Wednesday, June 27, 2012

Farm communication

Well I have written about farm etiquette in the past and I am afraid to report there is another 'city mouse--country mouse' faux pas to report. I am not sure where I went wrong but the end result is I have no mailbox and receive no mail. My husband says there is nothing wrong with not getting any mail. So this appears to be only  my problem.

It all started about four years ago when we bought the farm in Creemore, Ontario. ( That is right--no mail for four years. )We live on an isolated road and there is only one full time farm couple on that road and they are our neighbours. Most of the people are weekenders or 'gentleman farmers'. That is the polite term for people who pretend they are farmers. They sit in their geothermal heated century farmhouses and watch farmer toil the land as  Levin did in Anna Karenina. 

The bad part of this scenario is that robbers (I hope they aren't reading this blog) come during the week and empty homes of all of their contents and drive away to Toronto with big trucks full of pretend farm antiques and modern electronics. It is honestly such a problem that the insurance company has demanded that the farm down the road install a five thousand dollar electronic gate. We are lucky that we have full timers across the road so they can watch our house and we won't get the professional robbers.

But... There is always a but. They hate my guts. I am trying to retrace my steps to see how it happened. I think it started the the week we moved in. They dropped in with  a house warming gift of white flowered candle sticks. In the middle of the white flowers there were tiny, really tiny, smiling faces. That should have been my first tip off.

Allow me to back track. When we purchased the farm we ripped off the flowered wallpaper and the chandeliers that wore Marie Antoinette petticoats and dresses. We removed all of the life size angels ( I am talking over five feet ) and the antique spinning wheels, etc. All of the shag carpet was removed. I decorated it in a  sparse and shaker in style. When the neighbours, I'll call them the Smyth's, saw our redecorated  farm house they were remarkably unresponsive. I told them how I'd thrown out the straw dolls and ripped out all of the husarai (Yiddish for meaningless junk of the house.) I laughed about the carpet and the angels and said that even the junk dealer didn't want them. Of course this was my first big mistake for she had the same husari all over her house. I found this out when my husband came back from their farm house and said, everything we'd ripped out right down to the country sampler that said, home is where the heart is was duplicated in their home. Oops.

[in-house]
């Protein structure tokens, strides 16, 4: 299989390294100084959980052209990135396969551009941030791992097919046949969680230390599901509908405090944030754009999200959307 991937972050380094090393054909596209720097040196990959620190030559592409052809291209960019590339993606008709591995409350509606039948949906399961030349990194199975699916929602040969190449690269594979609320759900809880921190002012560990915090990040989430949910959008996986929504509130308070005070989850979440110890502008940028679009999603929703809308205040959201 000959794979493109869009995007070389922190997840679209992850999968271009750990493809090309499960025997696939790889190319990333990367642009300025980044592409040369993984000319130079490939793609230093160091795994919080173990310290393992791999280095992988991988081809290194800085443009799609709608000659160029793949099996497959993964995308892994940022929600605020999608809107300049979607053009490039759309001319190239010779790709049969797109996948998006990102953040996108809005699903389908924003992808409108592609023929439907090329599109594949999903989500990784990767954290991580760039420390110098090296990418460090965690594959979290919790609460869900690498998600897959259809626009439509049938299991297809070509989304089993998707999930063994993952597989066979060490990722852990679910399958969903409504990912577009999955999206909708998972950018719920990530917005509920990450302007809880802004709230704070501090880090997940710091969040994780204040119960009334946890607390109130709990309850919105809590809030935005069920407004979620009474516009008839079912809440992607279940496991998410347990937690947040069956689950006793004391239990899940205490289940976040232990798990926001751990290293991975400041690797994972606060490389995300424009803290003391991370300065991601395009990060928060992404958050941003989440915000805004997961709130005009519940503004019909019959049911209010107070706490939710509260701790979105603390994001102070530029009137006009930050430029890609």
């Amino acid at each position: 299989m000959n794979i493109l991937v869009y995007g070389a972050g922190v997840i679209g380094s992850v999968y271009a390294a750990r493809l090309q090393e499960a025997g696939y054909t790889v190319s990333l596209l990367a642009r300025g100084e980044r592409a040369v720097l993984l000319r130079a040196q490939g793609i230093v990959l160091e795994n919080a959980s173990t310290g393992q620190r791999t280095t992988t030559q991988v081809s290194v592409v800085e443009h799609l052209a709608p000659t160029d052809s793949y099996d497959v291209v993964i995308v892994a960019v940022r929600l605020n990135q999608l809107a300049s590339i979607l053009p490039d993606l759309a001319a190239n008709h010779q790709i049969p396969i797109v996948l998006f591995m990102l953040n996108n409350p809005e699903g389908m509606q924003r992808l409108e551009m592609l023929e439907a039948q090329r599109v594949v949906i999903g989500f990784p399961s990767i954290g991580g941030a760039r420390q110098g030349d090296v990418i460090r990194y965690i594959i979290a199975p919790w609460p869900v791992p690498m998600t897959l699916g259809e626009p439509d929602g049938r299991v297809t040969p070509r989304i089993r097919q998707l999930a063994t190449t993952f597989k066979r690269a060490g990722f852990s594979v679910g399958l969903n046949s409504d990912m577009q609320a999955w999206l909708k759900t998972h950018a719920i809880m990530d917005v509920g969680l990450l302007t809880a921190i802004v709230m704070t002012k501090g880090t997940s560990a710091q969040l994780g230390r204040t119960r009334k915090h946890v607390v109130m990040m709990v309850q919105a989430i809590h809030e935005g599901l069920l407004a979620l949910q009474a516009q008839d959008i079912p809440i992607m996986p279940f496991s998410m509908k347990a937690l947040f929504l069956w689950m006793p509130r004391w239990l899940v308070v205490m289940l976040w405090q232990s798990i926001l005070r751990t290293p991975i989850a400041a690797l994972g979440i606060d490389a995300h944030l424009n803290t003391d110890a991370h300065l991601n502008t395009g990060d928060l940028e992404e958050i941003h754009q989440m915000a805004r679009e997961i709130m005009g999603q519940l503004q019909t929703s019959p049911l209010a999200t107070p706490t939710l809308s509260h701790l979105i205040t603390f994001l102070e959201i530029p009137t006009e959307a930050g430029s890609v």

The next blunder was again innocent. The Smyth's have a dog named Murphy Brown ( I am not kidding. I could never have made that up.) It is a yappy lunatic that wears one of those collars that zaps it if it passes through the electric fence. So Murphy Brown tears up the fence threatening to kill me every time I go to my roadside mailbox which is on their side of the road. This isn't the worst of it. When the Smyth's go to church every Sunday, Murphy Brown sobs hysterically on the lawn at a pitch that could shatter glass. It goes on for hours. Once I was on the phone on my porch and my friend Linda asked, "Are they slaughtering pigs next to your lawn chair." Every Sunday we had to stay in our farm house to prevent us from getting tinitis from Murphy Brown's pitiable wail.

Now, oddly enough, when I was growing up we had a moronic dog named Willie who did the same screeching when my mother went out. He didn't care if I my father or I were at home. To Willie we were chopped liver. So whenever my mother went out she slipped Willie a valium. ( My father owned a drug store remember!)Willie would immediately crawled up on his ottoman by the window and quietly contemplated the universe. It got to the point that Willie would just open his mouth for a valium as soon as he saw my mother get the car keys and her purse.

Naturally I thought tranquillizing a canine was  an inspired solution to Murphy Brown's hysterics when the Smyths went to church on Sunday.  Inspired, I crossed the street and suggested that they opt for a Sunday Valium.  They closed their door and  have never spoken one word to me since.  I tried a piece offering at Christmas by trooping over in knee high snow with a fruit cake . However,  they declined saying that they couldn't accept it since they had no idea I might have put in it.

About a year later I was in the hardware store in town buying a stud finder ( the clerk and I had a lot of laughs over that item).  He said, "You know you never seemed so bad to me--I mean with what people are saying' about ya." When I asked him what he meant, he said, "You know given' addictive drugs to animals. " When I looked bewildered, he said, "Giving a watch dog drugs when it barks is like givin' a baby drugs when it cries."  The valium caper was clearly my second big mistake.

Next the  county road snowplow tore our mailbox off its  post in the winter for two years straight. After four repairs I gave up . Snowdrifts pile up on and in front of  the box  and the driver has no idea it is there. The County clerk suggested I move my mailbox next to the Smyths' since it is not in a drift spot.  Mrs.  Smyth's said she would never deign to have our mailbox in any proximity to hers.  I called the County clerk again and he  said that the Smyth's are wonderful people and Mrs. Smyth, the worst offender in my opinion, belonged to his church and they curled together.  He said she would never dislike anyone. He said he would talk to her and get back to me.

He called the following week to say , "Boy oh boy were you ever right! Mrs. Smyth hates you.  No mail for you-- good luck.